Valby is one of the 10 official districts of Copenhagen, Denmark. It is in the corner of Copenhagen Municipality, and has a mixture of different types of housing. Valby Hill marks the boundary between Valby and the — more central and more urban — neighbouring Vesterbro district, the expression west of Valby Hill is in Danish often used as a metonym for the provinces or outside Copenhagen. With the progressing redevelopment of the Carlsberg area into a new lively, high-density neighbourhood, other former industrial sites are under redevelopment and Valby is today one of the districts in Copenhagen with the fastest growing population. Valby covers an area of 9.23 km² and has a population of 46,161, the most distinctive geographical features of the district are Valby Hill in its north-eastern corner and Harrestrup Å which marks its western boundary. Valby borders on Damhus Lake in its extreme north-western corner, the Danshøj tumulus, along with many other archeological finds in the area, provides evidence that the Valby area has been inhabited since ancient times.
Modern Valby has developed around the two villages of Valby and Vigerslev, the first recorded mention of the name Valby is from 1186, as Walbu, but the history of both settlements probably goes back considerably longer. Valby means village/house on the plain, in the early Middle Ages both villages came under Utterslev, a Crown estate which included most of the area around Havn, the small market town which became Copenhagen. In 1682, Valby had 13 farms and 25 houses with no more land than a modest garden, at the time, the Valby community did not have its own church but instead, since 1628, belonged to Hvidovre Parish. In 1675, Hvidovre Church was extended with a Valby nave, in the 17th century, the road to Roskilde was taken through Valby and an inn opened. The first holder of the license was Hans Pedersen Bladt, a merchant who was elected mayor of Copenhagen in 1675. Valby profited from the proximity of Frederiksberg Palace which was constructed from 1699 to 1703 atop Valby Hill as a new residence for King Frederick IV.
The royal presence in the area brought along more activity in the village and it is said that Queen Marie Sophie, consort of King Frederick VI, often rode through Valby, handing out candy to the children. In 1721, the granted the community new trading privileges and a Rytterskole. Valby became particularly associated with raising poultry which the Valby women sold beside the Caritas Well on Gammeltorv in Copenhagen, the trade took place on Wednesdays and Saturdays, which were market days, until 1857. Instead Valby began to develop into an area where members of the bourgeoisie took up summer residency, one of the first to arrive in Valby proper was the actor James Price who spent his first summer there in 1795, shortly after his arrival in Denmark. He was followed by members of the bourgeoisie. When the first railway out of Copenhagen opened in 1847, a 30 km rail line to Roskilde, it had an intermediate station slightly east of where Valby station lies today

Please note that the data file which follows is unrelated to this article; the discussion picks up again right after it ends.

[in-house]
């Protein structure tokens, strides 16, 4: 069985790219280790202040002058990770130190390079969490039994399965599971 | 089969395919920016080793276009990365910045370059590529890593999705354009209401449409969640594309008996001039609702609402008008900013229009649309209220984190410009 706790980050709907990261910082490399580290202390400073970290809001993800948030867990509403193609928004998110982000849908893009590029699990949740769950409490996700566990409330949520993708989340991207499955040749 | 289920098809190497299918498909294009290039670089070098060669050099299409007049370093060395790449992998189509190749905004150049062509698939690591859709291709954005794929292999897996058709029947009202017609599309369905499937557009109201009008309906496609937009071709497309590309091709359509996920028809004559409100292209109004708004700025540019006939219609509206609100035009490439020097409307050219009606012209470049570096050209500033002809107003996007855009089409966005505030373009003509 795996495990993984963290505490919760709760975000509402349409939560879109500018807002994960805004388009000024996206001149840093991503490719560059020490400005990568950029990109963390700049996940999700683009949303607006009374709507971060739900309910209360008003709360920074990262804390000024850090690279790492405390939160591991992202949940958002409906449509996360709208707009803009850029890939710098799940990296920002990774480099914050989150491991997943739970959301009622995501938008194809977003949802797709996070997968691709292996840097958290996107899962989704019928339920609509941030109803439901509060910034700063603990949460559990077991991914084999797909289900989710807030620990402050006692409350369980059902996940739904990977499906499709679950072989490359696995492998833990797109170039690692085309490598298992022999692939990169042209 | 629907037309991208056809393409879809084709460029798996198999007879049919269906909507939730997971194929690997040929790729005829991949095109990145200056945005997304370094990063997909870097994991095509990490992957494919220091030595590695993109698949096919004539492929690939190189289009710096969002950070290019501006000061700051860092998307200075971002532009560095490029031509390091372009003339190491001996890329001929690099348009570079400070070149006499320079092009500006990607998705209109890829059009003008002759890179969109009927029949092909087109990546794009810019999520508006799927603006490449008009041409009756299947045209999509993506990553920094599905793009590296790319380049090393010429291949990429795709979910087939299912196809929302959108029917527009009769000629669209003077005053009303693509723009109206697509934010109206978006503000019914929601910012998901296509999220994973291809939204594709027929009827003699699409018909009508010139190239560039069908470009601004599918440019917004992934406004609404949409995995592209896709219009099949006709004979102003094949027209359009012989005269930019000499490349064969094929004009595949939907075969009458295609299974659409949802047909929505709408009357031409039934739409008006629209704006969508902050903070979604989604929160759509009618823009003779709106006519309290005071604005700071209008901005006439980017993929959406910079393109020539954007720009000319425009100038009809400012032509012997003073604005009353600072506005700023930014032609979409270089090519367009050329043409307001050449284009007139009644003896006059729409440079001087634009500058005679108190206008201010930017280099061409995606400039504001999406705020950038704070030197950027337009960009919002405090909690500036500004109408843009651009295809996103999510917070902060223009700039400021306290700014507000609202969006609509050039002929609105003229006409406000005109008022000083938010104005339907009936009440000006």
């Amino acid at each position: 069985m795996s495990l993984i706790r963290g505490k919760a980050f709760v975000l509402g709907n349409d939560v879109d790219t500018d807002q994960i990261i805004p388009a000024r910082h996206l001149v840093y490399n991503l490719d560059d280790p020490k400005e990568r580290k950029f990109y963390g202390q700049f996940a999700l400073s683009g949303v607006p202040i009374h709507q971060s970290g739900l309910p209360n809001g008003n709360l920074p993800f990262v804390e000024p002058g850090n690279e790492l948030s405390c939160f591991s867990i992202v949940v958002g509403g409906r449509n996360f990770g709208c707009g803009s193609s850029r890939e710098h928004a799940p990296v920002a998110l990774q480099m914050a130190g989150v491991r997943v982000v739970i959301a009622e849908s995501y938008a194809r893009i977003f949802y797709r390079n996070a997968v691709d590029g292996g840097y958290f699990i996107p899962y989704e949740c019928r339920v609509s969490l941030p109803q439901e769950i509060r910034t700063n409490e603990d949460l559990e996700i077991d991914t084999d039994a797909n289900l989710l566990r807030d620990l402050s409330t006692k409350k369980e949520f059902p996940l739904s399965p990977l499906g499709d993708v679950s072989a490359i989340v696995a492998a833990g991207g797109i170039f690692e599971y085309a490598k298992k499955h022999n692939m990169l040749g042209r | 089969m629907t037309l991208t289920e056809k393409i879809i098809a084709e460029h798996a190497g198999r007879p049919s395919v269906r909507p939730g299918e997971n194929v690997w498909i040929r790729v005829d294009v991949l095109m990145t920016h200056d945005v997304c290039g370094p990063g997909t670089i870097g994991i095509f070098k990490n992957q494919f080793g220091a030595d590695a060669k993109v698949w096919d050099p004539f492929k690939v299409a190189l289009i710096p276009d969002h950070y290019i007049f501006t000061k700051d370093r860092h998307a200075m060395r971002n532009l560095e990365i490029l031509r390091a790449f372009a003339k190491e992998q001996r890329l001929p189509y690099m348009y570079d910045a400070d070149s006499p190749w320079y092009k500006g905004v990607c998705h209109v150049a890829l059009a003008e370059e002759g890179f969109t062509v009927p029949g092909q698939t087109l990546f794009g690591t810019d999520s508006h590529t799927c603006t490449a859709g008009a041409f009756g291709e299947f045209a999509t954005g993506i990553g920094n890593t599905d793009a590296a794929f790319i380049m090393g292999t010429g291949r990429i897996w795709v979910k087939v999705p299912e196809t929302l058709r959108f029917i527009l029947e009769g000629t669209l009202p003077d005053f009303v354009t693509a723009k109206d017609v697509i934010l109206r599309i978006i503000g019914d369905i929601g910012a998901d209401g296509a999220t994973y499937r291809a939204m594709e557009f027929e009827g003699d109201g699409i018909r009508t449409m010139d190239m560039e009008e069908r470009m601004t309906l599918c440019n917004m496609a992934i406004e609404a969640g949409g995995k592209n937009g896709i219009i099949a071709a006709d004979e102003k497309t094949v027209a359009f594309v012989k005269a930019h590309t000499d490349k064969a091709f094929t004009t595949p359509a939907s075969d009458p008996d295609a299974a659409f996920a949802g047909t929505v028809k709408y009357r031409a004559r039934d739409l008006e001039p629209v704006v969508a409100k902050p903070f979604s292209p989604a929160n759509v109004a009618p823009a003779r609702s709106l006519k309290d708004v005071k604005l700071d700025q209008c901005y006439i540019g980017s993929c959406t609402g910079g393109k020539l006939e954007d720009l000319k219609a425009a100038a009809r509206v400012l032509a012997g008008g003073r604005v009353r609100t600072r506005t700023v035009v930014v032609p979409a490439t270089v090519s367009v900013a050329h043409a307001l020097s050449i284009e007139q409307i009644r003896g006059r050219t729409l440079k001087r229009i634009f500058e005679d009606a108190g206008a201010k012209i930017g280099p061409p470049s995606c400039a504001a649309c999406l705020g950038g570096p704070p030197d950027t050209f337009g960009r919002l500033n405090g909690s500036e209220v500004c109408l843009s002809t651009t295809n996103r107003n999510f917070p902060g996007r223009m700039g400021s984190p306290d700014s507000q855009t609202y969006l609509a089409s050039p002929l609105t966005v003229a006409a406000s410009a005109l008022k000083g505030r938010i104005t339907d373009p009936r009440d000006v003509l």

DGI-byen is situated within the Meat District, a historical industrial area that was transformed into a recreation area for cultural and leisure activities from 1993. However, most of DGI-byen consists of new buildings, in contrast to the rest of the Meat District, one exception is Øksnehallen, formerly a stable for 1,600 cattle, now an exhibition and events venue. First parts of the complex were opened in 1999 and it is named after Danske Gymnastik- og Idrætsforeninger, the main umbrella organisation of 5,000 local sports associations in Denmark with 1,3 million members. The second part of the name is by, Danish for town or city, the main building is a 22,000 square metre facility situated directly behind Copenhagen Central Station. A walled-off portion provides infrastructure for DGI-byens numerous cultural activities and events, DGI-byen is a rapidly expanding area of the city, with ongoing construction. DGI-byen hosts a variety of banquets, etc, one recognizable landmark seen from the Central Station is a giant outdoor climbing gym wall.
The recreational facilities are aimed at the public, rather than a business or upscale segment. DGI-byen website DGI-byen website DGI-byen history Category, Schmidt hammer lassen buildings
Det Ny Teater
Det Ny Teater is an established theatre in Copenhagen, first opened in 1908. It is based in a building which spans a passage between Vesterbrogade and Gammel Kongevej in Copenhagens theatre district on the border between Vesterbro and Frederiksberg, with more than 12,000 m2 it is one of Denmarks largest theaters. It has two stages, the auditorium which seats more than 1,000 and Sceneriet, a smaller theatre established in the cellar in 1994. In March 1907, Bona commissioned the architect Lorenz Gudme to draw up a project and he had previously worked for Ove Petersen, who was responsible for both the Royal Theatre, in collaboration with Vilhelm Dahlerup, and the Dagmar Theatre. His proposal was accepted and the fundaments were laid on 14 August 1907, shortly after construction start, a disagreement occurred between Bona and Gudme who was ultimately fired from the project which was instead completed by Ludvig Andersen. When the theatre was inaugurated on 19 September 1908 it was the second largest theatre in the country, DKK1,200,000 and DKK600,000 for the site.